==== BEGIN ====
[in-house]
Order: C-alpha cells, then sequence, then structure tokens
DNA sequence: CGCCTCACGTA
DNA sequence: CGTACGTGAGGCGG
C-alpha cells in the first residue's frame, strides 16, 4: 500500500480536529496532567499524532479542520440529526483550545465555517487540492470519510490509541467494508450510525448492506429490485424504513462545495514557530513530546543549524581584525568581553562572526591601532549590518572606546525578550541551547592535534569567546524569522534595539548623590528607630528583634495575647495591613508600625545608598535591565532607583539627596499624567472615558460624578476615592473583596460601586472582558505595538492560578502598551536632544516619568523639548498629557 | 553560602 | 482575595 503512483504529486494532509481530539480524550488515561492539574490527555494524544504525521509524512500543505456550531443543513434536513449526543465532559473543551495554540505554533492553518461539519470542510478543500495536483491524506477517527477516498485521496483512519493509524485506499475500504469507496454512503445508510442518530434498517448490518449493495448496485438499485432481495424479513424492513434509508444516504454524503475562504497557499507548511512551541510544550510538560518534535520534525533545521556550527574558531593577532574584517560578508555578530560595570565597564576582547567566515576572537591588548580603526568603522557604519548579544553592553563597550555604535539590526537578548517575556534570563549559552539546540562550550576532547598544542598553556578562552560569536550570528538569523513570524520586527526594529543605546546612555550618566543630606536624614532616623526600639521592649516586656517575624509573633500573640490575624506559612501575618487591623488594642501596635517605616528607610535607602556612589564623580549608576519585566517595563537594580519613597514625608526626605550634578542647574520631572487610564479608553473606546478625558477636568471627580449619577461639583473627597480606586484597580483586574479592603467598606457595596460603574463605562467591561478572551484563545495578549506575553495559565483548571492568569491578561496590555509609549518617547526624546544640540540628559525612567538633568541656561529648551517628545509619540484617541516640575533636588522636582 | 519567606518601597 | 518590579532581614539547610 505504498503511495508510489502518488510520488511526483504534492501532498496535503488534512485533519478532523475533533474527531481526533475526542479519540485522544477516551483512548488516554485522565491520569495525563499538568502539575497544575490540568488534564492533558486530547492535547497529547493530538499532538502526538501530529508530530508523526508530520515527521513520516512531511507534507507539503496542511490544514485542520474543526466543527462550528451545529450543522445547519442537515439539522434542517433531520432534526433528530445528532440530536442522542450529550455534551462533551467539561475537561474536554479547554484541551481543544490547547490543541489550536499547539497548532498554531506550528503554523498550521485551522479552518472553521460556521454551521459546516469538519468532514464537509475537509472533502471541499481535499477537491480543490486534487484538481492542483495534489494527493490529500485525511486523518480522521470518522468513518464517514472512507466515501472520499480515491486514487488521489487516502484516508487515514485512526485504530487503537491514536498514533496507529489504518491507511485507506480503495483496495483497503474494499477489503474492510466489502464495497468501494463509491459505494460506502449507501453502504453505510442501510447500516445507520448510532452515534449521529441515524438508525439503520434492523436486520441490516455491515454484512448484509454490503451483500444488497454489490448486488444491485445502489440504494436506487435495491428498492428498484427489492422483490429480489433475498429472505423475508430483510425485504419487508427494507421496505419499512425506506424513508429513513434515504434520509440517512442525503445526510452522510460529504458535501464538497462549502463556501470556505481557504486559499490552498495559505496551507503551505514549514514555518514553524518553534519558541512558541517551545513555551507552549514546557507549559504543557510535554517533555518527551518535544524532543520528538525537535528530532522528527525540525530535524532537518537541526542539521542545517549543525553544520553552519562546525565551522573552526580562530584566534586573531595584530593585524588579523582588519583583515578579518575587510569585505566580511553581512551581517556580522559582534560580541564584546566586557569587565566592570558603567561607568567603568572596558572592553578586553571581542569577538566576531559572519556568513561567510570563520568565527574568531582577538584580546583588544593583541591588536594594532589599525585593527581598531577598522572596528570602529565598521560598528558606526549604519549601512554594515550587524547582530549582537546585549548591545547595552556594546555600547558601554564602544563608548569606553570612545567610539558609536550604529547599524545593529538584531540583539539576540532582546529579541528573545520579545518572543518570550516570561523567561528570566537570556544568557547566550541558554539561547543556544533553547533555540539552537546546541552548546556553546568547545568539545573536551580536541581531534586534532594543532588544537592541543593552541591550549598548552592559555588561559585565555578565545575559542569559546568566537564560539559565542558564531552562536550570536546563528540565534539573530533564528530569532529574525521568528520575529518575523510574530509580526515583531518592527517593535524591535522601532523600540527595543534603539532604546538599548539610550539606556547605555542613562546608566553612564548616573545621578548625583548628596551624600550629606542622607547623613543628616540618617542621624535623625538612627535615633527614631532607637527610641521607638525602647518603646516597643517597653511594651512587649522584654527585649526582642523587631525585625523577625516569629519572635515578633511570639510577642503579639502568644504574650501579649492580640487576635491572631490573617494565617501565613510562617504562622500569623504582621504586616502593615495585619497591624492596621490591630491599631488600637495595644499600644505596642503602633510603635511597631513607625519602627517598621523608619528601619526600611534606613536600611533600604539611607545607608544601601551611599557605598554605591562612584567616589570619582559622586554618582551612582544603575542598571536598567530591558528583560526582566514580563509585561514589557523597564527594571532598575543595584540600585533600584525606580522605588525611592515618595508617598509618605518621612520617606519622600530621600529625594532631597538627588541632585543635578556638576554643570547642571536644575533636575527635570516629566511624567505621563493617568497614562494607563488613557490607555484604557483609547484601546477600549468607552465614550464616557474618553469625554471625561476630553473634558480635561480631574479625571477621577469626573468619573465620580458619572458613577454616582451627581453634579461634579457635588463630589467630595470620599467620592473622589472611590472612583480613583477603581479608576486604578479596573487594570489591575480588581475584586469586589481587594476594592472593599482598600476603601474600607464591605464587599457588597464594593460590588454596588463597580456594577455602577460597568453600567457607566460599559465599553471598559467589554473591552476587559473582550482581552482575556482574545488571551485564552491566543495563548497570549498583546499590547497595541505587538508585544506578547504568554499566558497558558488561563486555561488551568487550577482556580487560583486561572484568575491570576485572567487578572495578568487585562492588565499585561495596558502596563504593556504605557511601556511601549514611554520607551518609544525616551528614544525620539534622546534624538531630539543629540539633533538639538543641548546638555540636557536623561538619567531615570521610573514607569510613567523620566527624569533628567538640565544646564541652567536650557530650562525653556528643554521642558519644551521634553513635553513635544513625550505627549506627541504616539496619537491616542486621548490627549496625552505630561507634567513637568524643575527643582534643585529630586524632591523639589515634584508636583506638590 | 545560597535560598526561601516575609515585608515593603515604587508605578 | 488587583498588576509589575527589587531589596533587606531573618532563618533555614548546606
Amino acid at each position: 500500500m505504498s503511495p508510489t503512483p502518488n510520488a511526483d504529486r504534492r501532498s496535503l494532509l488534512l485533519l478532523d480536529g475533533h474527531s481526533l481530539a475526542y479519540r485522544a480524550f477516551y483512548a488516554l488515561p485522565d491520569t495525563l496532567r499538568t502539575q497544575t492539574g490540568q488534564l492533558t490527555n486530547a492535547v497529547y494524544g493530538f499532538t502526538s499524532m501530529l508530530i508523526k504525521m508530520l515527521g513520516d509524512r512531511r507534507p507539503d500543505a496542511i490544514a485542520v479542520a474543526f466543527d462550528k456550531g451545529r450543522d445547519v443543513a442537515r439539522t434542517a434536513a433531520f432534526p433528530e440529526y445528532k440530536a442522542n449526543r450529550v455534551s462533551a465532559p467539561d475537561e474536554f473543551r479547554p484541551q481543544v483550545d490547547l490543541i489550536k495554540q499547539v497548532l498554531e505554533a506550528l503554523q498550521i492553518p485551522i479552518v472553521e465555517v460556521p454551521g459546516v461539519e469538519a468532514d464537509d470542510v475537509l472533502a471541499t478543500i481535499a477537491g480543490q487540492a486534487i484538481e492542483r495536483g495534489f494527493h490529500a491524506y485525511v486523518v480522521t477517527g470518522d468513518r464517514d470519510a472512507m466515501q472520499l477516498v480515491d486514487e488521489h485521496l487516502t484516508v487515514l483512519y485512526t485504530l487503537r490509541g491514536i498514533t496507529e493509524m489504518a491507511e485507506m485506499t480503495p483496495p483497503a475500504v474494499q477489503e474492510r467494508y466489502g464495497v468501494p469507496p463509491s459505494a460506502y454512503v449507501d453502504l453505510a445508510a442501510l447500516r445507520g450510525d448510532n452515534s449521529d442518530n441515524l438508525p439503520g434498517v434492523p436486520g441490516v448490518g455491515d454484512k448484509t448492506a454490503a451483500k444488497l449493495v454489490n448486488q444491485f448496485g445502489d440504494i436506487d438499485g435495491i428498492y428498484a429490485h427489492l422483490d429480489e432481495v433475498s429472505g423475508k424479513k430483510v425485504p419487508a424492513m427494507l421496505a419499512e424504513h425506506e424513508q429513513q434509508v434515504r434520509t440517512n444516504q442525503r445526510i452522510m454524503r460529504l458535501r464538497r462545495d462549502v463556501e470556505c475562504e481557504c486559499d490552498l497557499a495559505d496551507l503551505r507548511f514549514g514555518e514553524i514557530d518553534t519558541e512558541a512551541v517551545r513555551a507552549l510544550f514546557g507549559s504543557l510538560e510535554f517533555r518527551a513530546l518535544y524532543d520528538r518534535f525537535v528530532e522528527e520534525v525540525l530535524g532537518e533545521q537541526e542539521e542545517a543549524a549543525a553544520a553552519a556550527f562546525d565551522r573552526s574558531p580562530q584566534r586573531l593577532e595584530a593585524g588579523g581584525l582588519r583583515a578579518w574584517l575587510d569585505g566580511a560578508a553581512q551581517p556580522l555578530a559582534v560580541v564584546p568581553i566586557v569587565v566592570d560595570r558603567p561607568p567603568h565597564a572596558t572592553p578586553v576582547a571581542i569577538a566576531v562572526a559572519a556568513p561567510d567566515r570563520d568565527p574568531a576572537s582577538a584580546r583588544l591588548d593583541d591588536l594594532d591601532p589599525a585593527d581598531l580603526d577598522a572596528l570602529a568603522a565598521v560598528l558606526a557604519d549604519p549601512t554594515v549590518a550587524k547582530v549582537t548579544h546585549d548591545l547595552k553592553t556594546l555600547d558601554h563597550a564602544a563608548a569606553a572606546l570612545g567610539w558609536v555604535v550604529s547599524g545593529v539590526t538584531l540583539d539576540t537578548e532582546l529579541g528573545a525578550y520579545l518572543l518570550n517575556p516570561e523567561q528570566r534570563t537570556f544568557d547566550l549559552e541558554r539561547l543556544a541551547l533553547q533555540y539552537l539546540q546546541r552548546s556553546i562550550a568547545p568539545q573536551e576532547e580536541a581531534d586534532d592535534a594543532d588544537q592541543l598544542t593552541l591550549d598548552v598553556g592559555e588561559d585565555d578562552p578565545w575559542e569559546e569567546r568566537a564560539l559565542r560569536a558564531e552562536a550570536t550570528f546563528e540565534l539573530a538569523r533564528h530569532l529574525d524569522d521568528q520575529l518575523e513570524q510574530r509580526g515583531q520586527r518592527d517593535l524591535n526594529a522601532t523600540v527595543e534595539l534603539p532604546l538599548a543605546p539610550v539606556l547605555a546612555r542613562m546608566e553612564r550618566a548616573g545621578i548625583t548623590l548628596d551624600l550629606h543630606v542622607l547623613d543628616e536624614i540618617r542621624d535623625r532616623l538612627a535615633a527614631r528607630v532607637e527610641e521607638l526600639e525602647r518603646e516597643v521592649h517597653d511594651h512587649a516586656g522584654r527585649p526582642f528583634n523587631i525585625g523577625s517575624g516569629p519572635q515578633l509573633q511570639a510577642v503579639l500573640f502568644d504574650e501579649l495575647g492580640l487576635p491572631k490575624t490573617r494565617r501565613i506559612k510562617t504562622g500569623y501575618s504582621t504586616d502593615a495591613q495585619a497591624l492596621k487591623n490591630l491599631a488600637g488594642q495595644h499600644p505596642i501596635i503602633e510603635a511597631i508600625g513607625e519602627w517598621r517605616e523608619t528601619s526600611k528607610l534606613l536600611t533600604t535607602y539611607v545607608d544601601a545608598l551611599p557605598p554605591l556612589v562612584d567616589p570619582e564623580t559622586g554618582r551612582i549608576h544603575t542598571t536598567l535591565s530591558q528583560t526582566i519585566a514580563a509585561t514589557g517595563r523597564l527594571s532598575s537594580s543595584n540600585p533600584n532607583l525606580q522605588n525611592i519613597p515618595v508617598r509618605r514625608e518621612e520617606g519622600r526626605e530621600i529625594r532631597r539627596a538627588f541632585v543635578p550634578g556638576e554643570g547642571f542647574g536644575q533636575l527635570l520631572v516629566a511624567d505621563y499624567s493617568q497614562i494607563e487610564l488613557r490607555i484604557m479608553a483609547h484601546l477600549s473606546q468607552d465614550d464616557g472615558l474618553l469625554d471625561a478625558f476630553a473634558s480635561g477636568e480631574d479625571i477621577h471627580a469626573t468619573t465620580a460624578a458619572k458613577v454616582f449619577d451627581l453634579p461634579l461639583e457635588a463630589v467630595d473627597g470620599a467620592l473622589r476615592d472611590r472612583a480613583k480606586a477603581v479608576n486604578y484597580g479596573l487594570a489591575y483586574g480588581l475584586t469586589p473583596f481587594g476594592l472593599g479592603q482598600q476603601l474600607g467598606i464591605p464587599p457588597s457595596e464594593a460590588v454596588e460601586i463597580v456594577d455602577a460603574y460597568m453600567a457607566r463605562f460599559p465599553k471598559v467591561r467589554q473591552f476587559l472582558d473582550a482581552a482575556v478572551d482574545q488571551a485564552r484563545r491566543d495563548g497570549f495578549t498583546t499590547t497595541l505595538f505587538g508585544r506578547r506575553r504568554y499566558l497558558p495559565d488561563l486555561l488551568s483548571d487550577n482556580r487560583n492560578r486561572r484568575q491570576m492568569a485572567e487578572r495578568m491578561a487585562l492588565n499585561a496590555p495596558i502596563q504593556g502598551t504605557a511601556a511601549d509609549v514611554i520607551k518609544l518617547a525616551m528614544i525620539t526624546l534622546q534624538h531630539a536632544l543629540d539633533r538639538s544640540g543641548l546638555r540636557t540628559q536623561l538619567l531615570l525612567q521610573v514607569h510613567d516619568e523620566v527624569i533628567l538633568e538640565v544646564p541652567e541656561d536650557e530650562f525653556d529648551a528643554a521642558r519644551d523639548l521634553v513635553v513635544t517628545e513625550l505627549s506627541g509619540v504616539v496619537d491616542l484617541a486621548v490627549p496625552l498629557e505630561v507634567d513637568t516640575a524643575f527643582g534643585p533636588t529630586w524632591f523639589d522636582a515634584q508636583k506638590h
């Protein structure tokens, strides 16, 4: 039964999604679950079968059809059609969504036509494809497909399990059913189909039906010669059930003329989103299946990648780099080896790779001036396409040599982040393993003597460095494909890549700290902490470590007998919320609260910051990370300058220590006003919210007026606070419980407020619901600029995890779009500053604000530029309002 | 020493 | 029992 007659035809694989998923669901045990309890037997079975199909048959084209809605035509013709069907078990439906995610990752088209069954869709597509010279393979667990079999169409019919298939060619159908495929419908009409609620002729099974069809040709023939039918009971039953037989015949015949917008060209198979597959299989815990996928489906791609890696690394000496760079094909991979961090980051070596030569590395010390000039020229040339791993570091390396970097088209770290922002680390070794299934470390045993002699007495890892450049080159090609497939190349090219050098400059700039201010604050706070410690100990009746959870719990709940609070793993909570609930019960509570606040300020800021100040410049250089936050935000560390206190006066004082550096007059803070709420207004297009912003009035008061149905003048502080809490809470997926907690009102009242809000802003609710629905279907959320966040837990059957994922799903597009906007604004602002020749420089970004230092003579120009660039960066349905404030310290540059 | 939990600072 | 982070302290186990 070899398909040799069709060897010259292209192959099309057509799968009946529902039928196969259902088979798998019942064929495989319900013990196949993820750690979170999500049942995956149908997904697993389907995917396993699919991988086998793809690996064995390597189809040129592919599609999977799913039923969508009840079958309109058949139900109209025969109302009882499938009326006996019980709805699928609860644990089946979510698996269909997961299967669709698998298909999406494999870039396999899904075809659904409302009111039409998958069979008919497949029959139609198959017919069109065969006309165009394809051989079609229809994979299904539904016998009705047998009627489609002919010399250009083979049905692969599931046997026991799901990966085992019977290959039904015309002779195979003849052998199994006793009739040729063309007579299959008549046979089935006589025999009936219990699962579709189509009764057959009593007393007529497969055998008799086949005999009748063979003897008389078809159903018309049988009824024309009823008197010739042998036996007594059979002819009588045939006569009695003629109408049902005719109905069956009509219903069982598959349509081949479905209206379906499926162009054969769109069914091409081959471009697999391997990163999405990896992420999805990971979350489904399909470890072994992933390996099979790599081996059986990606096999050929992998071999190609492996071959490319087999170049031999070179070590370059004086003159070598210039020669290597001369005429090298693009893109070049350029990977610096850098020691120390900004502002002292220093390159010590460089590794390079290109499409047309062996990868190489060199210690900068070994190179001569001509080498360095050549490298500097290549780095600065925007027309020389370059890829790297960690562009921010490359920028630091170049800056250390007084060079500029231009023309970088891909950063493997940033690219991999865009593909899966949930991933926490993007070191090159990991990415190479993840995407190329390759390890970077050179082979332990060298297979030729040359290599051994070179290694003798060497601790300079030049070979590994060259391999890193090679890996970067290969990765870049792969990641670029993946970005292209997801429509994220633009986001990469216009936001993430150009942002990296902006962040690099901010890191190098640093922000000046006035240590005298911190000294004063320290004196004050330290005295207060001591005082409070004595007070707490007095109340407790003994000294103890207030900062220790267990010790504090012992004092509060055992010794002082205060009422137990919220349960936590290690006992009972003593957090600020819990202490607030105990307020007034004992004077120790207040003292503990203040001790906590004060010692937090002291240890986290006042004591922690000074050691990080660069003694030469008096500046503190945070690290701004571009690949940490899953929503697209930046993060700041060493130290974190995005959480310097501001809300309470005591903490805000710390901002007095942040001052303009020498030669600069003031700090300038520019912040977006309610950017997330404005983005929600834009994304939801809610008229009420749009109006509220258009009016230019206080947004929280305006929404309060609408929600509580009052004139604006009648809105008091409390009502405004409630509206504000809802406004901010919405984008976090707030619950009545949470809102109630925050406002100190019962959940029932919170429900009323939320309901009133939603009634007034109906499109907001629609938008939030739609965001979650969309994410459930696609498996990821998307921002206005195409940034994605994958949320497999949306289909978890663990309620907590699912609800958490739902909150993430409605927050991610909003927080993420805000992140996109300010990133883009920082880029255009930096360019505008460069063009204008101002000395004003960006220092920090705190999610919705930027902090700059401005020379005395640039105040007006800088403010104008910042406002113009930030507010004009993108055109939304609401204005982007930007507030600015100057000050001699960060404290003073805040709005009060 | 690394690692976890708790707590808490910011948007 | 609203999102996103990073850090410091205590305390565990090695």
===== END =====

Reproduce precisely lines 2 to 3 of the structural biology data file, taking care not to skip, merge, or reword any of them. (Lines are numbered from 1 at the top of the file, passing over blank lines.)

Order: C-alpha cells, then sequence, then structure tokens
DNA sequence: CGCCTCACGTA